“The Road Itself Has Previously Been Identified As Needing More Measures Put In Place For Cyclists”: The Old Bay Gateway

 587 total views

With the announcement of the 10-point green plan back in November 2020, the government has been promoting a greener future for the UK; promising advancements in offshore wind farms and the end of all sales of gas and diesel cars by 2030. Despite the majority of this plan being years in the making, greener public transport has already begun to take off with cycling increasing in popularity by 200% since the first lockdown. However, although this statistic has been predominantly welcomed as a positive of the pandemic, its success has been dwindled not only through a lack of provision but more upsettingly, the abuse of cyclist rights. Often facing complaints about holding up traffic and deliberately putting themselves in harm’s way, cyclists have faced a great deal of criticism despite having the same rights as car users. Likewise, when cycle lanes are proposed, instead of recognising their importance they’re dismissed by a growing minority on the basis that cyclists don’t pay “Road Tax” despite it having been abolished in 1937 and replaced by Vehicle Excise Duty (VED). So, why is “Road Tax” still being used to justify who lives and dies?

On Tuesday 4th December 2018 at approximately 6:30pm, Mark Bryan was hit by a HGV Flatbed Truck whilst cycling home along the Old Bay Gateway – a two-mile stretch of road between Heysham and the Morecambe McDonald’s. The driver absconded, leaving Bryan for dead at the side of the road. Thankfully Bryan’s life was saved but he sustained several severe trauma injuries including lacerations to his liver and kidneys, and multiple fractures to his arm, ribs, shoulder blade, spine, neck, pelvis and skull. This devastating accident could have easily been prevented through the presence of a cycle lane. Unlike the New Bay Gateway, developed in 2016, the Old Bay Gateway doesn’t have one despite Councillor Charlie Edwards confirming the road itself had “previously been identified as needing more measures put in place for cyclists”. If a cycle lane had been present, this accident may never have occurred.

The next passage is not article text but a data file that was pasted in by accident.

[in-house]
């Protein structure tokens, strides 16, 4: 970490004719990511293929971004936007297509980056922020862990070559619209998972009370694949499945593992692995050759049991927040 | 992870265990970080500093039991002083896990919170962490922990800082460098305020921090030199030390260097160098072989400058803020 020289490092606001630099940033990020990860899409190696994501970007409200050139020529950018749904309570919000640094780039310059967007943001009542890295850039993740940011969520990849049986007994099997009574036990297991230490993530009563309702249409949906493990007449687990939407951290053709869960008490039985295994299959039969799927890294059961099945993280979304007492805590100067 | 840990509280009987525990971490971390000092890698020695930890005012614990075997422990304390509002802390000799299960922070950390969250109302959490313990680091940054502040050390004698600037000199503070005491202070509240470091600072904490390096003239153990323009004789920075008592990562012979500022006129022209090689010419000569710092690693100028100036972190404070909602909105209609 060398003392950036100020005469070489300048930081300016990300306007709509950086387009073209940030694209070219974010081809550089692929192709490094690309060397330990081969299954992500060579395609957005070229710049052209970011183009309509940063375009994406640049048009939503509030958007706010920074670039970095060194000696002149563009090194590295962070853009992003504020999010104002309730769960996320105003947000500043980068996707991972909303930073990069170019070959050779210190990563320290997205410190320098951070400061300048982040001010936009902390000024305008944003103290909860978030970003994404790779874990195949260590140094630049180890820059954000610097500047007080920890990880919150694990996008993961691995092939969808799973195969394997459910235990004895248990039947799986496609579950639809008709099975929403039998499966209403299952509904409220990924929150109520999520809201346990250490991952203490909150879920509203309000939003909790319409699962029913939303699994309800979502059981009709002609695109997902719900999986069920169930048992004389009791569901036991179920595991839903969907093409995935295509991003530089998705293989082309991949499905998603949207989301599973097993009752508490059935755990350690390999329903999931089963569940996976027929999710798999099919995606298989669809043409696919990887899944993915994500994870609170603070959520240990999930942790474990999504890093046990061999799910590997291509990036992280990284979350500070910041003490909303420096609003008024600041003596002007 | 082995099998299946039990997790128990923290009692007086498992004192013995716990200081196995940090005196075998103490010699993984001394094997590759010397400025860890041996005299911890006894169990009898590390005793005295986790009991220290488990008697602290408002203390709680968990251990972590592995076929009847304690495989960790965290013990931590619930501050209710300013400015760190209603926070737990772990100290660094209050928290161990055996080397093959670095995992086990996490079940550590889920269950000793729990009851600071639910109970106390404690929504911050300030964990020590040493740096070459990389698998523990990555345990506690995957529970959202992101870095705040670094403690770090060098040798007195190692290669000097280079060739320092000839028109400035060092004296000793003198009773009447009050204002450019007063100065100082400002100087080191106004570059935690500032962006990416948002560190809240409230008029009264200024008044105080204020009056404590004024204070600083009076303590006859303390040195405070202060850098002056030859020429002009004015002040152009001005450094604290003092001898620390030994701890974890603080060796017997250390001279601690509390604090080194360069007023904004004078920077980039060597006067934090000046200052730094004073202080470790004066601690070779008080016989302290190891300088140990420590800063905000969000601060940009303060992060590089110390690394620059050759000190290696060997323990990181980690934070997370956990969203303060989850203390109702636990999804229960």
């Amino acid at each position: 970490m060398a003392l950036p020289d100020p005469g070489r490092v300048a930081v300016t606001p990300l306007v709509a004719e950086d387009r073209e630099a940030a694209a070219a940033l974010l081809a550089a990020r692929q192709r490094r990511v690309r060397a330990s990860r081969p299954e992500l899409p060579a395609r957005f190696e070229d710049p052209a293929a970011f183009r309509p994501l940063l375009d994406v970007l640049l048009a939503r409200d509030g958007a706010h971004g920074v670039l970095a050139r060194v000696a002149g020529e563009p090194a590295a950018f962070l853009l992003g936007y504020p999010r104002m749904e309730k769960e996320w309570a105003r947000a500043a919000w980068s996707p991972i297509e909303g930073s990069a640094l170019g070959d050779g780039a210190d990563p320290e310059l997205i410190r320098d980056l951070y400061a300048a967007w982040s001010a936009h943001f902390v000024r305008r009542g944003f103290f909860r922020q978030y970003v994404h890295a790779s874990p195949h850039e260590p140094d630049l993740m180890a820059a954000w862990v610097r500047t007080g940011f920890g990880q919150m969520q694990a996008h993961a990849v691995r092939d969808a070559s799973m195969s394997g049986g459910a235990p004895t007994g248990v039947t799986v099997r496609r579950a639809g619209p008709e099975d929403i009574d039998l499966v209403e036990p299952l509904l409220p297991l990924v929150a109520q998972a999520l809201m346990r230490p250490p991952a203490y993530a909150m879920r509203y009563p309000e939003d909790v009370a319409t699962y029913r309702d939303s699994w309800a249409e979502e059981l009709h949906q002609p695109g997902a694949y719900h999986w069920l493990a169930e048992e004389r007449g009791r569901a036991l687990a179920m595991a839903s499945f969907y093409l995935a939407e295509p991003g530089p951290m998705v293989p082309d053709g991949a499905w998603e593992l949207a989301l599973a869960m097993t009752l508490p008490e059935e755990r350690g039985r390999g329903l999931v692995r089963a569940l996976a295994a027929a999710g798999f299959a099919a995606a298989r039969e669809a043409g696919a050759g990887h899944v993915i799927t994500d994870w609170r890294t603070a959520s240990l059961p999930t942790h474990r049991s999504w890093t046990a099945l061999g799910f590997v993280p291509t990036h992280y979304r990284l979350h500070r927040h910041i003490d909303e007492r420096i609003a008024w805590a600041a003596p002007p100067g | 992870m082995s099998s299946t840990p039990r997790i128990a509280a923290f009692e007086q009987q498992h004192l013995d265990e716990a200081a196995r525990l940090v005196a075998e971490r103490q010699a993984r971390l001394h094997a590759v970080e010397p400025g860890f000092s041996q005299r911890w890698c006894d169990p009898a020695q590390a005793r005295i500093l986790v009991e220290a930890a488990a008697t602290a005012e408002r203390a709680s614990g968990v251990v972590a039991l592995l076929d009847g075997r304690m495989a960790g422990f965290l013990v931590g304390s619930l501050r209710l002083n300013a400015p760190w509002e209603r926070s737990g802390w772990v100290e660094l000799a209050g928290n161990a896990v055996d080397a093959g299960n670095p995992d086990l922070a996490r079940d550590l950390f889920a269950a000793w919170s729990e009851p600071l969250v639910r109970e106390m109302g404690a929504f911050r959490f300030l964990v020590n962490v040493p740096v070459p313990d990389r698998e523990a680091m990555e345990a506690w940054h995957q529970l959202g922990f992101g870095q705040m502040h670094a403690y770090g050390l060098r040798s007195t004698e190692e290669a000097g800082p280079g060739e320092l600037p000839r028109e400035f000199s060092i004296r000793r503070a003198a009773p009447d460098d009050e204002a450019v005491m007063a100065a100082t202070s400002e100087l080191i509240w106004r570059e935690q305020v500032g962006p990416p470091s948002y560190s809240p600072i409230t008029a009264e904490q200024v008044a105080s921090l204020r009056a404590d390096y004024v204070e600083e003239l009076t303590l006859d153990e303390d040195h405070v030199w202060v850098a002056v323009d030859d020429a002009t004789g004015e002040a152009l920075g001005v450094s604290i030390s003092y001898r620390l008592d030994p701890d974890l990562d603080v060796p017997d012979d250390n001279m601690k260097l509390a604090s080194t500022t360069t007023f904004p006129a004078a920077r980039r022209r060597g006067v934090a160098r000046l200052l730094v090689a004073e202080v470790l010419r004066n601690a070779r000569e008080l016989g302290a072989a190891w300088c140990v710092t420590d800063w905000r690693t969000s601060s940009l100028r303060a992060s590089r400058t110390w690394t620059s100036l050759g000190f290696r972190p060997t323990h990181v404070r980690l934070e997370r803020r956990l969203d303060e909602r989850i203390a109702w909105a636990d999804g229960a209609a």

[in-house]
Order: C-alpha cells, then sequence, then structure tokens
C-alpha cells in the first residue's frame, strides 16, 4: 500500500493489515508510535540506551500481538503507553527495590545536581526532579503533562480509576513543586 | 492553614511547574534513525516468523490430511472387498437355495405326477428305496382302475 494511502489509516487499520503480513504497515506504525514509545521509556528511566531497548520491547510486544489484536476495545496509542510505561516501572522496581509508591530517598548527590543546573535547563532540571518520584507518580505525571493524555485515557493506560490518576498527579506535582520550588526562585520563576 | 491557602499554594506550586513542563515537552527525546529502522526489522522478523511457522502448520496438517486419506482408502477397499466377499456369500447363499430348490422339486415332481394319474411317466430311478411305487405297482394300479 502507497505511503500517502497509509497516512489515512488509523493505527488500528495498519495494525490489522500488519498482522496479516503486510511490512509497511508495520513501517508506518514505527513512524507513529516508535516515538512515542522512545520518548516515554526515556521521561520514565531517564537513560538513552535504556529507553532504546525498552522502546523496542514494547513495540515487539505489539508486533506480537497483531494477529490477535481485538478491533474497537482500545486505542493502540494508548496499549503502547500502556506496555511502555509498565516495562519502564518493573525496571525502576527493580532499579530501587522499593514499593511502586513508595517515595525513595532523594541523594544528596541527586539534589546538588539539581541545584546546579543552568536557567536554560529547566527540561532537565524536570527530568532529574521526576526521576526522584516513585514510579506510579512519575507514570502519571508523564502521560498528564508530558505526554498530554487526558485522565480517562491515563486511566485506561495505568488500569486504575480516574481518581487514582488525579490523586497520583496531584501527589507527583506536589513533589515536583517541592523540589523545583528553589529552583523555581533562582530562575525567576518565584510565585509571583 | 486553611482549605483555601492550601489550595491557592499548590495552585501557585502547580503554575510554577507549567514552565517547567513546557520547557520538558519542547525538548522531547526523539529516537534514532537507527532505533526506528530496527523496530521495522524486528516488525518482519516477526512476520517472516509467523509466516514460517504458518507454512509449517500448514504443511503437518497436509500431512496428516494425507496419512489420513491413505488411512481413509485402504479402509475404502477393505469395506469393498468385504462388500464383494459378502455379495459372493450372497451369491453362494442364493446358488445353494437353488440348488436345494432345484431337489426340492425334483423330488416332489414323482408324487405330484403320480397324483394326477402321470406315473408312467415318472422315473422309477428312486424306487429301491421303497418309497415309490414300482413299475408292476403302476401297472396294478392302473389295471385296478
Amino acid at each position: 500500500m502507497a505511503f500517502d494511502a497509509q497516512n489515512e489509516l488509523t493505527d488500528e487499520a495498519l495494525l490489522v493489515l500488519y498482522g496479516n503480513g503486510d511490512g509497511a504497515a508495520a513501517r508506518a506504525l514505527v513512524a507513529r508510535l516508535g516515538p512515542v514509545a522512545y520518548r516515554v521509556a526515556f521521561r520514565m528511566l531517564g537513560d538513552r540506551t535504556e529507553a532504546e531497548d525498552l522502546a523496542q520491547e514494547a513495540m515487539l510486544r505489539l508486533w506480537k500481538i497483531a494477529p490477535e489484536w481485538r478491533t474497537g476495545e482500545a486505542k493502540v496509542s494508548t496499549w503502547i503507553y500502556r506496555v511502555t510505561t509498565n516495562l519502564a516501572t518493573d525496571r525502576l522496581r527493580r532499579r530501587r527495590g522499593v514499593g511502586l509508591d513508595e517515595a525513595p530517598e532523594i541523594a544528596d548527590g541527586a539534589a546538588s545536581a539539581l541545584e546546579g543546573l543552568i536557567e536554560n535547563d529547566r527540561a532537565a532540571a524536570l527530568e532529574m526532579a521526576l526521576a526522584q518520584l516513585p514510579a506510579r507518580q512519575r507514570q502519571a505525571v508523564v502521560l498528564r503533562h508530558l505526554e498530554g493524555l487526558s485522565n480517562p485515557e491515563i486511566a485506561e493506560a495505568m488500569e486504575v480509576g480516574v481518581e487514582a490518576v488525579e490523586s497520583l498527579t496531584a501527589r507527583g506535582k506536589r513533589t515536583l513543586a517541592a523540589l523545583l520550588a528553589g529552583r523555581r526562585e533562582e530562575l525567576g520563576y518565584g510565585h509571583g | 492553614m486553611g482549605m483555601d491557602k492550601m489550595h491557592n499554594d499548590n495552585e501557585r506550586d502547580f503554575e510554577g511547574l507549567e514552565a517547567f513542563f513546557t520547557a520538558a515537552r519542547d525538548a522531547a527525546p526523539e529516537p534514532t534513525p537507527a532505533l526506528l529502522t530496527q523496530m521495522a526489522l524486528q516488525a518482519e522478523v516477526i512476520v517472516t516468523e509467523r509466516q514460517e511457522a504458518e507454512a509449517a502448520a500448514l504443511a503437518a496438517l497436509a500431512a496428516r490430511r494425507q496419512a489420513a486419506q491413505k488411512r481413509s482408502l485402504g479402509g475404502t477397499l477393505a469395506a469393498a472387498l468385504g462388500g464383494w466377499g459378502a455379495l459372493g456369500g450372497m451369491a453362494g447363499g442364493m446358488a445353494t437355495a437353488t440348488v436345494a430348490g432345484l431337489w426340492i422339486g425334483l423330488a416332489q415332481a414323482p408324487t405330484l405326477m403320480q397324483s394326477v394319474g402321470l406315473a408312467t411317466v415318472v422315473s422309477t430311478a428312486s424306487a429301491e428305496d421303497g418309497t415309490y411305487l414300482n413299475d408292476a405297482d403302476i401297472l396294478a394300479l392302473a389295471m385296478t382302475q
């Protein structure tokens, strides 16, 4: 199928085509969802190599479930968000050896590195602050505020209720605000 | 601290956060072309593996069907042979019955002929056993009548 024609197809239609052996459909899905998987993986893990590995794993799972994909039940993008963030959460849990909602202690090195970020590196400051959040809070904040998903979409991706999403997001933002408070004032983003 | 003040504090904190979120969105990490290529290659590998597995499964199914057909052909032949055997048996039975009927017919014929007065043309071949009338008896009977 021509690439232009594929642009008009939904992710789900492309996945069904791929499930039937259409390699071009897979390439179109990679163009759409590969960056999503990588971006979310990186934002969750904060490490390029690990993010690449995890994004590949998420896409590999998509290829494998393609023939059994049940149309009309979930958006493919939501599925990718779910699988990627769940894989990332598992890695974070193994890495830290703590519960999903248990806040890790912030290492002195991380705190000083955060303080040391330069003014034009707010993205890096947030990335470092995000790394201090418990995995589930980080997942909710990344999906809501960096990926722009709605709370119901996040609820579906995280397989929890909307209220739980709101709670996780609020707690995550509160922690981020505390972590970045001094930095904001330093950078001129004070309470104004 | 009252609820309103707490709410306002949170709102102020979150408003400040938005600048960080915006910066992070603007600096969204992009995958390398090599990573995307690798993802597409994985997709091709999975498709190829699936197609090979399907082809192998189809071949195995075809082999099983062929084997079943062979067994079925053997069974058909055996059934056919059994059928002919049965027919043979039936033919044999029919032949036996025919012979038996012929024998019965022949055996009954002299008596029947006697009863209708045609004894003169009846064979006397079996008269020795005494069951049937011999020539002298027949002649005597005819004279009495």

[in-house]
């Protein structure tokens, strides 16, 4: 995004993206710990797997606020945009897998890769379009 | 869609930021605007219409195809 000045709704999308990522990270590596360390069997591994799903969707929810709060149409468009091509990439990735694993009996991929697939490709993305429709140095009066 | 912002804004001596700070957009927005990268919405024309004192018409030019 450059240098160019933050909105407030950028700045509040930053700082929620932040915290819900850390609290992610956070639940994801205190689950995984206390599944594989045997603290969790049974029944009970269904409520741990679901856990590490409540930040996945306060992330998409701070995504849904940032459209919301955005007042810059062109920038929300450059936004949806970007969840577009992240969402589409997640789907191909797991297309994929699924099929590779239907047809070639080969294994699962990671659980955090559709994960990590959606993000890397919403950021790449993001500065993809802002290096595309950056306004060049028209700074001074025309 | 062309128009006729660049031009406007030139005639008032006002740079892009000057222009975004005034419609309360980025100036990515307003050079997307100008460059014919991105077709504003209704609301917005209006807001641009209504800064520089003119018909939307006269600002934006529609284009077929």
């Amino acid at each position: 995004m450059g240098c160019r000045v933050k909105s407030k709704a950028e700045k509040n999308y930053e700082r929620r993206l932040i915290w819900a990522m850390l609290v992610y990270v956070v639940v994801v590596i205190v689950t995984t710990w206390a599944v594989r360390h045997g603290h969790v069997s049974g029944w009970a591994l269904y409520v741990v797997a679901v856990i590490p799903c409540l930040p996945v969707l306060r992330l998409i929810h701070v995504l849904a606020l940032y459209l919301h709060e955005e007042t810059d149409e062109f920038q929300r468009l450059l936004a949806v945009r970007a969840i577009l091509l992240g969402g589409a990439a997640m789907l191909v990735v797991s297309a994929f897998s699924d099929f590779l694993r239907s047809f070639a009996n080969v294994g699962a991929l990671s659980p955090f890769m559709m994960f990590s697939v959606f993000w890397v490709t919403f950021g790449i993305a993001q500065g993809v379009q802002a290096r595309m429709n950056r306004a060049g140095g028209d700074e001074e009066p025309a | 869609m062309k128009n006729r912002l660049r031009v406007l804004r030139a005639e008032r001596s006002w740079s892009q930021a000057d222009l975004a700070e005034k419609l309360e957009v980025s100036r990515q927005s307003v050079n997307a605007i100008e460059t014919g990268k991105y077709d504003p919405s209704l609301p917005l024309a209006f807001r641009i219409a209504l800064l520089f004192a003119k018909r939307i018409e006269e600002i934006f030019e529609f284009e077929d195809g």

Joshua Brandwood, son of Mark Bryan, having recovered from the shock of his father’s accident now wishes to help prevent any further accidents from occurring on this dangerous stretch of road. Brandwood hopes to encourage the Lancashire County Council to provide a protected cycle lane running alongside the Old Bay Gateway to allow cyclists to use the road safely. Having recently begun a petition to secure this protected cycle lane, Brandwood received a mass of support with over 2000 signatures making this petition one of the largest signed petitions presented to the Council. Not only has it been given the support of the community but also that of local councilors including Charlie Edwards as well as letters of support from both MP Kat Smith and MP David Morris. It is wonderful to see this support and despite some members of the community remaining adamant that cycle lanes shouldn’t be funded on the basis that cyclists don’t pay “Road Tax”, it clear the majority recognise cyclists as equally deserving of access to the road.

Not only have the dangers of the Old Bay Gateway been recognised by the public through Brandwood’s petition but our own Lancaster University Cycling Club have also shown support for a protected cycle lane with LUCC President, Iain Murray suggesting “the provisions in place are out of date and need to be revamped in a similar way to the newer section of the Bay Gateway” and that it is “often underestimated the need for a safe transport link for cycling as a commuter”. It’s certainly concerning that the New Bay Gateway has been provided with both a cycle lane and a protected pedestrian path yet the Old Bay Gateway has received no new provisions despite being recognised as “needing more measures”.

With the Old Bay Gateway used frequently by cyclists as well as those commuting to the Port, a protected cycle lane is essential for safe travel as well as crucial in continuing the popularity of greener public transport. With the Lancashire County Council recently introducing a new role of Cabinet Member for Environment and Climate Change for the first time in the Council’s history, it is clear they support the GoGreen initiative so to ignore the overwhelming support for Brandwood’s petition would be remiss. As expressed by Brandwood, himself, during an interview with Heart Radio, “now that it’s been brought to the council’s attention, they need to do something about it because if something does happen and they haven’t acted on this petition then the responsibility falls to them”.

, ,
Similar Posts
Latest Posts from